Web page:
A private-equity expert explains the difference between private equity and venture capital.
John Cook, CEO of the Profit Recovery Group, a financial-services firm based in Atlanta, needed financing last year. His five-year-old company, which audits clients' accounts-payable records for overpayments and other costly errors, had grown from $5 million to $34 million in sales.
"We had tremendous growth prospects, but to sign up any more new business, I had to hire and train additional auditors and set up support networks in new locations," recalls Cook.
Wanting to delay an initial public offering until his company was bigger, Cook decided to raise money instead through the private-equity markets. "This type of financing can be a bridge to going public or an alternative to an IPO," explains Thomas Shattan, managing director of Prudential Securities' private-equity-financing group, in New York City. "Many business owners don't know about private equity, or they confuse it with venture capital. But it's really very different." Here's how:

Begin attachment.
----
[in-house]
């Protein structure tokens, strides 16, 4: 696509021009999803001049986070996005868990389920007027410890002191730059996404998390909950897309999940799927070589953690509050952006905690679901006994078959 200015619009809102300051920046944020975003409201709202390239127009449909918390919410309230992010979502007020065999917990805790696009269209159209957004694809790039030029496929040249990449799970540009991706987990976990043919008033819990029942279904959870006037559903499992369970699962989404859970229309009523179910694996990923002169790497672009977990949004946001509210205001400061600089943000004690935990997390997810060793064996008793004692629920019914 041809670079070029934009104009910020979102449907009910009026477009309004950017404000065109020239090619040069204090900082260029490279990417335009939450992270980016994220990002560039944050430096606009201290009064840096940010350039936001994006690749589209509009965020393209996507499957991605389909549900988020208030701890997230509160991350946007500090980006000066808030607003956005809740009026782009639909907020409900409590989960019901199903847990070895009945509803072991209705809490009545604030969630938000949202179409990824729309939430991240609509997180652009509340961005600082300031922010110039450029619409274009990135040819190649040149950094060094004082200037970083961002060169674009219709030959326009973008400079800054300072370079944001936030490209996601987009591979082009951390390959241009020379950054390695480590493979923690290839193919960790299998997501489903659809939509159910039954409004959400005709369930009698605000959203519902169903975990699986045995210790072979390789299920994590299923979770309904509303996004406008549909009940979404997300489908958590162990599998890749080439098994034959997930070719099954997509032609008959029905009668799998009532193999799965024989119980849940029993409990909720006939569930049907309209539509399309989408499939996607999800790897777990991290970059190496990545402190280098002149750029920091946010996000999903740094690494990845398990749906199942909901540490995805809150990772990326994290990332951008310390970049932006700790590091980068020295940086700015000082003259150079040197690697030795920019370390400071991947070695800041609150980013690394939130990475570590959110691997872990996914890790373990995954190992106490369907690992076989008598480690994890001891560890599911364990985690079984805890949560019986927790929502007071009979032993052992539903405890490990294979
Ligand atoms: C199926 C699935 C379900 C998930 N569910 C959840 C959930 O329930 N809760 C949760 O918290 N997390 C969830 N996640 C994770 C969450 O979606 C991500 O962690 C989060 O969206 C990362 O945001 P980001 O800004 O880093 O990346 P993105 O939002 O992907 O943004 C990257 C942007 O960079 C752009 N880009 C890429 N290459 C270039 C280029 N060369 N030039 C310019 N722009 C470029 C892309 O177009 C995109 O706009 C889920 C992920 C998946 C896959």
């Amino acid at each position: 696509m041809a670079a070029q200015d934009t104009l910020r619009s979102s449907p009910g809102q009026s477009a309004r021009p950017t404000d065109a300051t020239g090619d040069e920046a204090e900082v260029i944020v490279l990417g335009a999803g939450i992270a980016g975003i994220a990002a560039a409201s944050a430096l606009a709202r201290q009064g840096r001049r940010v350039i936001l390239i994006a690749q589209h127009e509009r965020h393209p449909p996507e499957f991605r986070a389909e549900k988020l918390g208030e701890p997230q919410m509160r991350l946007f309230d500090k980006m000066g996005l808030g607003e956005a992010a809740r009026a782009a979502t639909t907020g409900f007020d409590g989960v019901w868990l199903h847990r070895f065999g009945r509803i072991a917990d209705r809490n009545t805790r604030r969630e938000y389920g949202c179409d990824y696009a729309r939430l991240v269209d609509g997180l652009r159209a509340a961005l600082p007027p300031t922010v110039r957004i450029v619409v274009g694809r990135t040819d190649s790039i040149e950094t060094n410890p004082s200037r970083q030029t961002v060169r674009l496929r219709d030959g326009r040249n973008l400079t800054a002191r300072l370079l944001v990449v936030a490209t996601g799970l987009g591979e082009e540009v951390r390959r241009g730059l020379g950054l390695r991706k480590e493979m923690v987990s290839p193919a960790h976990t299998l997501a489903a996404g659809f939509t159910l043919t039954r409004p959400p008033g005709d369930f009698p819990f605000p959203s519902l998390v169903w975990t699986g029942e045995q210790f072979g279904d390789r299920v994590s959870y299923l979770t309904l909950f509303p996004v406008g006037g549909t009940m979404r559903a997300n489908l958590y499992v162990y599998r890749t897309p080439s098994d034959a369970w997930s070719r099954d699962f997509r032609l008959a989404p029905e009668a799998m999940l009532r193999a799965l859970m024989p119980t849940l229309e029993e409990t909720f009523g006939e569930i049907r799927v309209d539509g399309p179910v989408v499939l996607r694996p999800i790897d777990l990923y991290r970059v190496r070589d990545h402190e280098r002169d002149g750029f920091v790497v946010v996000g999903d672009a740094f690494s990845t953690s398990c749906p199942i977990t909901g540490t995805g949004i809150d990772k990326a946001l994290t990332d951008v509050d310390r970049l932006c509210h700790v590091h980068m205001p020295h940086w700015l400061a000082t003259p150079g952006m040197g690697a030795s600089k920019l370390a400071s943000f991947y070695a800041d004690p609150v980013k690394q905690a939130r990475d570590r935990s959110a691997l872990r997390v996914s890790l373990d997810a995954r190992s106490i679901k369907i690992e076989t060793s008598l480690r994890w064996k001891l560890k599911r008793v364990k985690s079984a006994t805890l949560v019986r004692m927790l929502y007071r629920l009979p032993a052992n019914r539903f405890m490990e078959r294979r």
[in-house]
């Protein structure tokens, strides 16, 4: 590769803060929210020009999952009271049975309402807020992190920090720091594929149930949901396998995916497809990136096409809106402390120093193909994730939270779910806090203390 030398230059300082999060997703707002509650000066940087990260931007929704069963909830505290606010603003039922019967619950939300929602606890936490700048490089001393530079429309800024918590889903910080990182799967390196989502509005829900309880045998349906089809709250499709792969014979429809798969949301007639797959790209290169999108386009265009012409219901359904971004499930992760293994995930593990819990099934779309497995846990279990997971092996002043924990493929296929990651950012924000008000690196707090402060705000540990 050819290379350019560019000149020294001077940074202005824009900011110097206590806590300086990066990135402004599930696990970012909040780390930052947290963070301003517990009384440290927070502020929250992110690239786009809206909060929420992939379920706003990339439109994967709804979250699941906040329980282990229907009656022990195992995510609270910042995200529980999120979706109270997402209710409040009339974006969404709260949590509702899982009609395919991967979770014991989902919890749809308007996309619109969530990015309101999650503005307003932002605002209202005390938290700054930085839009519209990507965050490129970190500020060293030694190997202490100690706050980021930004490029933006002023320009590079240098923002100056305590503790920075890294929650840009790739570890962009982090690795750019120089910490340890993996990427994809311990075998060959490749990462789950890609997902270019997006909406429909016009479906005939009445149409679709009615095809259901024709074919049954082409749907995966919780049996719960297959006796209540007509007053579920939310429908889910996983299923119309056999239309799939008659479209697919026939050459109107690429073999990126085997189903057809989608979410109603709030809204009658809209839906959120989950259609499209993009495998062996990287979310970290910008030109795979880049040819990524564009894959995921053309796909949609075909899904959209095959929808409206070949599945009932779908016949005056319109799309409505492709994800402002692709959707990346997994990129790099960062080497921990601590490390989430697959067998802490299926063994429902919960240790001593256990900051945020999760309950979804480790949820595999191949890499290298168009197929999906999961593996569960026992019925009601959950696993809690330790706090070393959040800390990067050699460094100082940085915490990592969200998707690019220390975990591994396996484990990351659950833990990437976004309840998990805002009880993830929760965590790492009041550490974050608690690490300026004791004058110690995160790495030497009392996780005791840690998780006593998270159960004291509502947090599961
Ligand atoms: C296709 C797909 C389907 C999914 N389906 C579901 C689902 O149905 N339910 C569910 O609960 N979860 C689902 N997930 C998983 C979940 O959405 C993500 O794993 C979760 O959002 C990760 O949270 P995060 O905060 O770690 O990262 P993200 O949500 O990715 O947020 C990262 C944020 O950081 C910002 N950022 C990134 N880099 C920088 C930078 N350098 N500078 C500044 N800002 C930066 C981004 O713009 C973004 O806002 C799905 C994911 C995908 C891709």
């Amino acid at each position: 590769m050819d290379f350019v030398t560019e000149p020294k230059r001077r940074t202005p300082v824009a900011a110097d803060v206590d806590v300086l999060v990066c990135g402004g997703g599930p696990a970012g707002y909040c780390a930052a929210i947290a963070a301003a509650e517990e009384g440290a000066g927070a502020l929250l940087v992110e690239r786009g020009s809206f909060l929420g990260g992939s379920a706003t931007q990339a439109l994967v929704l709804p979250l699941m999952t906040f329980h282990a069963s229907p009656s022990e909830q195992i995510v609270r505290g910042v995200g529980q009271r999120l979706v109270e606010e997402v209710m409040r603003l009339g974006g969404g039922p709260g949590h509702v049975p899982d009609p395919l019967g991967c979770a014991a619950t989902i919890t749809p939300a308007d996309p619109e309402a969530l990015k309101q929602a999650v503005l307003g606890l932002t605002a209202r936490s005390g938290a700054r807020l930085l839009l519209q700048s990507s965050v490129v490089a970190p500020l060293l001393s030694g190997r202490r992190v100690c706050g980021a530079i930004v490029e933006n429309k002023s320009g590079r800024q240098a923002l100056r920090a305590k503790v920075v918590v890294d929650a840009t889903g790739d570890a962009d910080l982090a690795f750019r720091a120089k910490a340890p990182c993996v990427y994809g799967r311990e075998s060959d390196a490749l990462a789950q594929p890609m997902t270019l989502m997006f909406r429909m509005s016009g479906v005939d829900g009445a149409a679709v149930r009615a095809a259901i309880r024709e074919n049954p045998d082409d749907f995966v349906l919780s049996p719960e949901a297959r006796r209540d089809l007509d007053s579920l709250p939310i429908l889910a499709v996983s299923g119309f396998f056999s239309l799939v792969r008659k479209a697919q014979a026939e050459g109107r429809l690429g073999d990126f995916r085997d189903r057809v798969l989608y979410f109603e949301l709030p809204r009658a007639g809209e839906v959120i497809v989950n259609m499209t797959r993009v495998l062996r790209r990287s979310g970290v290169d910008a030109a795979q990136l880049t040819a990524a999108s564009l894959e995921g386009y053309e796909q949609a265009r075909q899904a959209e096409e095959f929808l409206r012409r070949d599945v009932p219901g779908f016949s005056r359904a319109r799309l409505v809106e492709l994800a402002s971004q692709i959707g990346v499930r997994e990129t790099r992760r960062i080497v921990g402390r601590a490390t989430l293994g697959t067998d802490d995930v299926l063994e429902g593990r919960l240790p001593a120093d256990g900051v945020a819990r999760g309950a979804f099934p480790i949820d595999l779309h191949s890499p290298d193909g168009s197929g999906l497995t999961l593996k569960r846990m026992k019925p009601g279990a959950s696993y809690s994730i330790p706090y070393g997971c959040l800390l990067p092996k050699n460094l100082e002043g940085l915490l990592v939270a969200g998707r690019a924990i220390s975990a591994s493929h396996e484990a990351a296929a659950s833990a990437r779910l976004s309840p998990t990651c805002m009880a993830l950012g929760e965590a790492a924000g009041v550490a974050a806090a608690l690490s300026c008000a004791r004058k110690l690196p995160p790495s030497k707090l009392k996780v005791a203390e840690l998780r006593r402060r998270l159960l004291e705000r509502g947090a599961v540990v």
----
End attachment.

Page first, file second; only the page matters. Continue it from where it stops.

· Deal size. "If a company needs to raise only $10 million, few underwriters would be interested in an IPO. But that's a perfect size for private equity," notes Shattan, who adds that deals typically range from $8 million to $25 million.
· Equity transfer. If a CEO is not willing to sell a controlling stake, venture capitalists might pass. "Private-equity investors typically invest in minority-interest positions," says Shattan. The stake might range between 10% and 30%. Investors include selected insurance companies and pension funds, high-net-worth individuals, and foreign investors. A handful of banks also invest.
· Deal structure. Private-equity deals usually get structured in the form of convertible preferred stock. Explains Shattan, "That converts to common stock at an IPO, but investors do not have the ability to force a public offering" -- which differs from many venture-capital arrangements.
Instead, securities usually include a so-called put option that allows investors to sell their stock back to the company at fair market value, beginning at the end of the fifth year. Most puts are timed to include a three-year payout schedule, "so that it's generally not until the end of the eighth year," says Shattan, "that business owners have to come up with all that cash."
Cook has no regrets about having chosen this financing route. "I raised $12.5 million and had to give up only 15% of my company and one board seat to do it," he says. As for growth? In 1995 "we went from $34 million to a projected $60 million," says Cook. "I know we'll be ready for a very profitable IPO at some point down the road."